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FDIC Consumer News
New FDIC Web Site Features Foreclosure Prevention Resources
In September, the FDIC launched a Web page featuring resources that will help mortgage borrowers avoid unnecessary foreclosures and steer clear of scams that falsely promise to "rescue" consumers at risk of losing their homes.The tool kit at www.FDIC.gov/foreclosureprevention includes information to help borrowers know who to contact and what documents they need to apply for a loan modification that could save their home from foreclosure. The material also describes the warning signs of potential scams and how to report a problem.
Fraudulent Communications Using the FDIC Name
The FDIC is reminding consumers and businesses to be on guard against letters, e-mails and faxes from con artists who misuse the agency's name and logo to trick recipients into sending money or divulging valuable personal information. Among the recent examples are letters falsely claiming to offer FDIC protection against investment losses in exchange for an up-front payment, and e-mails falsely saying that a consumer's bank has failed and asking the person to download a form (which could result in identity theft).
"The scammers are doing anything to make their mailings look authentic, even including fake signatures of FDIC officials," said Matthew Alessandrino, the FDIC's Assistant Inspector General for Investigations.
For guidance on how to protect yourself from these and other financial scams, see our article in the Winter 2008/2009 FDIC Consumer News at www.fdic.gov/consumers/consumer/news/cnwin0809/scams.html.
New Portable Audio Version of FDIC Financial Education Program
The FDIC now offers a version of its award-winning Money Smart financial education program for use on portable audio (MP3) players for people who want to learn about money management "on the go."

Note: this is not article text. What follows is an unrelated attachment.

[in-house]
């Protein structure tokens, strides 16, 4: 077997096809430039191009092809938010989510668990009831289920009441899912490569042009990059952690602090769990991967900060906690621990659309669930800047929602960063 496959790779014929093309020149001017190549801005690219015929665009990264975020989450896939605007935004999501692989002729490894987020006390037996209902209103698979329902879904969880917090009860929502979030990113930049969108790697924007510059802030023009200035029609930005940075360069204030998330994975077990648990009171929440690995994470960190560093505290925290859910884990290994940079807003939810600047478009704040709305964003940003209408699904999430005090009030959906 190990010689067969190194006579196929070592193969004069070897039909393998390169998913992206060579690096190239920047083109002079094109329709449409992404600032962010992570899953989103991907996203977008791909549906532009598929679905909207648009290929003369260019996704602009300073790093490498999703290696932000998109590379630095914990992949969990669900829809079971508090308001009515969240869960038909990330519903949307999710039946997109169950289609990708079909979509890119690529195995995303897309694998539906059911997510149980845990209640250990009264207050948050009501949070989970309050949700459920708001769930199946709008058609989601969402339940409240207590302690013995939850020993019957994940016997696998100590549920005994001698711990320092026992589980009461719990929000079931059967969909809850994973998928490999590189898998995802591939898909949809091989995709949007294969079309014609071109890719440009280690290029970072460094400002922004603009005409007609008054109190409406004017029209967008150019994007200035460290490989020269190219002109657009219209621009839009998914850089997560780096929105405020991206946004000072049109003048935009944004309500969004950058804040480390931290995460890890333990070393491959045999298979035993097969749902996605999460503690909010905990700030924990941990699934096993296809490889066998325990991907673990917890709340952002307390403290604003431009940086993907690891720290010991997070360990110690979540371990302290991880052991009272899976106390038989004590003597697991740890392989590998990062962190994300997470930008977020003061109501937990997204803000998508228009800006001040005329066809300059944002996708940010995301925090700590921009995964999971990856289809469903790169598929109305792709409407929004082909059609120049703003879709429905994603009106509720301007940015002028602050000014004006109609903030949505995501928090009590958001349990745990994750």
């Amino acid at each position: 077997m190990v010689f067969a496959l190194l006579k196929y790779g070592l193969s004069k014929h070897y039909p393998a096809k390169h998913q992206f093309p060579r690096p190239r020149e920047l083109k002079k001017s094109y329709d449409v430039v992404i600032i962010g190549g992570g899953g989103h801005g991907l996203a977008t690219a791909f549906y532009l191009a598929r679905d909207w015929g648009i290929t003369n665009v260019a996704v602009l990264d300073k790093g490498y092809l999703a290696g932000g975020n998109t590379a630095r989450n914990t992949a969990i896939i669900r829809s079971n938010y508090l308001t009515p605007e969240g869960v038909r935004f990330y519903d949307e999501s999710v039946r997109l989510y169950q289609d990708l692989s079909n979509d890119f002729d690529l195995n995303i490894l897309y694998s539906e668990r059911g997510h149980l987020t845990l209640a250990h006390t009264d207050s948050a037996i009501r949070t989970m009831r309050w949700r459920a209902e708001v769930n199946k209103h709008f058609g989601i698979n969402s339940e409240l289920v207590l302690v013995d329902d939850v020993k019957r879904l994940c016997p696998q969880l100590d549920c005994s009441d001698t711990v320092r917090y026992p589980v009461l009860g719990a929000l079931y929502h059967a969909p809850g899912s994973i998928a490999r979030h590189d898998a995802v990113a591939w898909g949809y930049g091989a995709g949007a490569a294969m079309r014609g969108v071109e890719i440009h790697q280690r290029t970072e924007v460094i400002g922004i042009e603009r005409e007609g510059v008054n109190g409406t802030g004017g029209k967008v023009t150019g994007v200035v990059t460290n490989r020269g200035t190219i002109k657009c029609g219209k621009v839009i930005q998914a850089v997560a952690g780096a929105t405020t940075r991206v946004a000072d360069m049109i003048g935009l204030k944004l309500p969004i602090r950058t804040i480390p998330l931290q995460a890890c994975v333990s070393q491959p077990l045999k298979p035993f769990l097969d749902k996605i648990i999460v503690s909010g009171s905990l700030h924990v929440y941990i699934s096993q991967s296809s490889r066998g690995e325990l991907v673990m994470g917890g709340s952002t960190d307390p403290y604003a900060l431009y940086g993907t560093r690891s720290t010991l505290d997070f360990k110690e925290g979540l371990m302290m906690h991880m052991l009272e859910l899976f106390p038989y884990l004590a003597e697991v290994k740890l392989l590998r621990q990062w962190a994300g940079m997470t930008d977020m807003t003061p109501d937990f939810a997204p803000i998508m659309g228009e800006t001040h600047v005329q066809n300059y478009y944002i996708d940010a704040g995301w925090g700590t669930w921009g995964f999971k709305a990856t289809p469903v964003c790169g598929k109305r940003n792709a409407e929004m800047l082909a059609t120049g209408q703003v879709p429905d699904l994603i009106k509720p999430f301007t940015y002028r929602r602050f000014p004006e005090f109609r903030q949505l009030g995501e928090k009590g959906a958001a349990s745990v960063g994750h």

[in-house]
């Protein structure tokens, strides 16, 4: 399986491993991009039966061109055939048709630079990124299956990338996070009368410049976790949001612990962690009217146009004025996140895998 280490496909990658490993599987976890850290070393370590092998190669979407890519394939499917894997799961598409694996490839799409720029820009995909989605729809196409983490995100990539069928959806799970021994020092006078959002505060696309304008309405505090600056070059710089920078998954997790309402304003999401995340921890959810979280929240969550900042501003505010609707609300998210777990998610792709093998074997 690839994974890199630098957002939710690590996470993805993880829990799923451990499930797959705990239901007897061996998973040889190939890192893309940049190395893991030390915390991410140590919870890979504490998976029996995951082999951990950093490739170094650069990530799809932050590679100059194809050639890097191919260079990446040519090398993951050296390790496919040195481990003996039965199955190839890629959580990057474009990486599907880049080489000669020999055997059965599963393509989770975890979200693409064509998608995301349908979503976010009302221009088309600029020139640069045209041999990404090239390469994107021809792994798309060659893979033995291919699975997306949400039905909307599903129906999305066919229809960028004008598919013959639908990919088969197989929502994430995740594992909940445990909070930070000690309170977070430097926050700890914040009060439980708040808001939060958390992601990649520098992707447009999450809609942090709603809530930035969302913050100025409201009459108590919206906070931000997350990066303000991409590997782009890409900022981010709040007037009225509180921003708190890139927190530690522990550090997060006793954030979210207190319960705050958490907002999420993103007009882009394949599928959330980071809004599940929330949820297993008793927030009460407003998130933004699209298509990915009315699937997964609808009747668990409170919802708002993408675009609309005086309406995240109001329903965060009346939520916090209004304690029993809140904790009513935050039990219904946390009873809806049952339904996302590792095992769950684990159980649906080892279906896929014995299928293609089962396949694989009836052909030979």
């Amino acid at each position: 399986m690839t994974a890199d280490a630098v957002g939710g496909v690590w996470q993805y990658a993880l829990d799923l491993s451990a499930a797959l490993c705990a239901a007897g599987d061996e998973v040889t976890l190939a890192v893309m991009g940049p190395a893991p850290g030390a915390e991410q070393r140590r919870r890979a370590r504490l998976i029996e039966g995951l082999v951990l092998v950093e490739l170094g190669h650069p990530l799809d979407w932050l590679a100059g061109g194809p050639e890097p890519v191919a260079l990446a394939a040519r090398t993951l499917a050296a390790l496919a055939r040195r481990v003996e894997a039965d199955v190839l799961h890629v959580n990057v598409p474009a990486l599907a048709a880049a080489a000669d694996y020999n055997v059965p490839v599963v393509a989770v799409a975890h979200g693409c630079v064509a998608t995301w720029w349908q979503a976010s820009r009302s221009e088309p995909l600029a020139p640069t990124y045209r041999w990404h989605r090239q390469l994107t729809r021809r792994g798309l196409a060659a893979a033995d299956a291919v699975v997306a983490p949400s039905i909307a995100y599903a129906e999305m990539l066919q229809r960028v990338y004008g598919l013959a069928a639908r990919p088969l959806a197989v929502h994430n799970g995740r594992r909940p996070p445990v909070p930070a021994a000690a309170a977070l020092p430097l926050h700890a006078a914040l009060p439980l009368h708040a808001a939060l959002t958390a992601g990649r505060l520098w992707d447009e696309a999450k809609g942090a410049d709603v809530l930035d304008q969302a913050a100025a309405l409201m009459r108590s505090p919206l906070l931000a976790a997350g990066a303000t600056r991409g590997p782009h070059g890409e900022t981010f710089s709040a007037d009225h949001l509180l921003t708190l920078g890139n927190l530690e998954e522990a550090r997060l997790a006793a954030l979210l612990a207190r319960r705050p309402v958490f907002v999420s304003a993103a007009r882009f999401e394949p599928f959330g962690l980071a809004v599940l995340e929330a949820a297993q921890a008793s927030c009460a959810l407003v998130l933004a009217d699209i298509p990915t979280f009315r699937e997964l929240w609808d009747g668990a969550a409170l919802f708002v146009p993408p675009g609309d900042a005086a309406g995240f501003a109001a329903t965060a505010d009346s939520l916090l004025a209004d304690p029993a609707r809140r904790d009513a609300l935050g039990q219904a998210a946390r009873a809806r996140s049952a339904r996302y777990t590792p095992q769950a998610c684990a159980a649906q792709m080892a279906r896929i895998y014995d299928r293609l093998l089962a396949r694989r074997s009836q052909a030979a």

For more information, or to listen online or download the program to your MP3 player, visit www.fdic.gov/consumers/consumer/moneysmart/audio.
Online Calculator Helps Explain the Costs of Credit Card Debt
Carrying a credit card balance is costly, especially if you make only the minimum monthly payment. A new online calculator developed by the Federal Reserve Board can help you estimate how long it will take to pay your card bills under different payment scenarios. The calculator can also help you develop a plan for paying off your balance sooner.
Find it at www.federalreserve.gov/creditcardcalculator. A Spanish version is available at www.federalreserve.gov/creditcardcalculator_espanol.
New Option for Direct Deposit of Tax Refunds: Buying a Savings Bond
Since 2007, taxpayers wanting to receive their federal income tax refund by direct deposit have had the option to split their refund among up to three different accounts and three different U.S. financial institutions. But starting in early 2010, the Internal Revenue Service will give taxpayers an additional savings option – the ability to use their refunds to purchase a U.S. Savings Bond on their tax return, without having to open an account at the U.S. Treasury Department or take other action.
The change will give taxpayers another easy way to save their tax refunds and benefit from the speed and safety of direct deposit. For more information, visit http://www.irs.gov/newsroom/article/0,,id=217791,00.html.
Last Updated 3/18/2010